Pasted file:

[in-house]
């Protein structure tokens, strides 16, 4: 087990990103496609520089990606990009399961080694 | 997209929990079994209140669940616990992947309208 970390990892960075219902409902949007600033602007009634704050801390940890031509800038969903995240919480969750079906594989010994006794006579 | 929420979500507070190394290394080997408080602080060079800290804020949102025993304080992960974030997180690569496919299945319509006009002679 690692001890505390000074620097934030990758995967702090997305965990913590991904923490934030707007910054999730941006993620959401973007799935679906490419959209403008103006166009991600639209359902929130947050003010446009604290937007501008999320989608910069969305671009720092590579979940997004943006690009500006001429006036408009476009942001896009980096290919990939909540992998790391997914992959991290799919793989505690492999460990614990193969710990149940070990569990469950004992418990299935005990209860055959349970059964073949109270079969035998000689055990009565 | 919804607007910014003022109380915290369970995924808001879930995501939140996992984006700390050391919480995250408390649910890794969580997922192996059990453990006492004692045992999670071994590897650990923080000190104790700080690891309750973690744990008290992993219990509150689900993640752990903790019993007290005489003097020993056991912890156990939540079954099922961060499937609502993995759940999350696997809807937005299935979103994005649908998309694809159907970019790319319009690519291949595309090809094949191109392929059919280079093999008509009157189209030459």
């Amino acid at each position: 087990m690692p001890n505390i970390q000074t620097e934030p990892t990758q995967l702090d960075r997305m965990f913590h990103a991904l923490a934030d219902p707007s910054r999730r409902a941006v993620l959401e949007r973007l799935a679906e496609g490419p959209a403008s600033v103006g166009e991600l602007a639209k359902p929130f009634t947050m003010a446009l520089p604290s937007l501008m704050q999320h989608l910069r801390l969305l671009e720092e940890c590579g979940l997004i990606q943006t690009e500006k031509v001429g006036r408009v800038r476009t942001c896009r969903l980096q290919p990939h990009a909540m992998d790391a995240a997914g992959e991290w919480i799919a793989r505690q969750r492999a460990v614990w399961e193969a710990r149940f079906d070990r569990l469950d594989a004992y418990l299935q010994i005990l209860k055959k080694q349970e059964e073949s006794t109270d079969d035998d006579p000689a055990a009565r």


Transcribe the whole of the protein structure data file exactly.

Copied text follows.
[in-house]
């Protein structure tokens, strides 16, 4: 087990990103496609520089990606990009399961080694 | 997209929990079994209140669940616990992947309208 970390990892960075219902409902949007600033602007009634704050801390940890031509800038969903995240919480969750079906594989010994006794006579 | 929420979500507070190394290394080997408080602080060079800290804020949102025993304080992960974030997180690569496919299945319509006009002679 690692001890505390000074620097934030990758995967702090997305965990913590991904923490934030707007910054999730941006993620959401973007799935679906490419959209403008103006166009991600639209359902929130947050003010446009604290937007501008999320989608910069969305671009720092590579979940997004943006690009500006001429006036408009476009942001896009980096290919990939909540992998790391997914992959991290799919793989505690492999460990614990193969710990149940070990569990469950004992418990299935005990209860055959349970059964073949109270079969035998000689055990009565 | 919804607007910014003022109380915290369970995924808001879930995501939140996992984006700390050391919480995250408390649910890794969580997922192996059990453990006492004692045992999670071994590897650990923080000190104790700080690891309750973690744990008290992993219990509150689900993640752990903790019993007290005489003097020993056991912890156990939540079954099922961060499937609502993995759940999350696997809807937005299935979103994005649908998309694809159907970019790319319009690519291949595309090809094949191109392929059919280079093999008509009157189209030459």
């Amino acid at each position: 087990m690692p001890n505390i970390q000074t620097e934030p990892t990758q995967l702090d960075r997305m965990f913590h990103a991904l923490a934030d219902p707007s910054r999730r409902a941006v993620l959401e949007r973007l799935a679906e496609g490419p959209a403008s600033v103006g166009e991600l602007a639209k359902p929130f009634t947050m003010a446009l520089p604290s937007l501008m704050q999320h989608l910069r801390l969305l671009e720092e940890c590579g979940l997004i990606q943006t690009e500006k031509v001429g006036r408009v800038r476009t942001c896009r969903l980096q290919p990939h990009a909540m992998d790391a995240a997914g992959e991290w919480i799919a793989r505690q969750r492999a460990v614990w399961e193969a710990r149940f079906d070990r569990l469950d594989a004992y418990l299935q010994i005990l209860k055959k080694q349970e059964e073949s006794t109270d079969d035998d006579p000689a055990a009565r």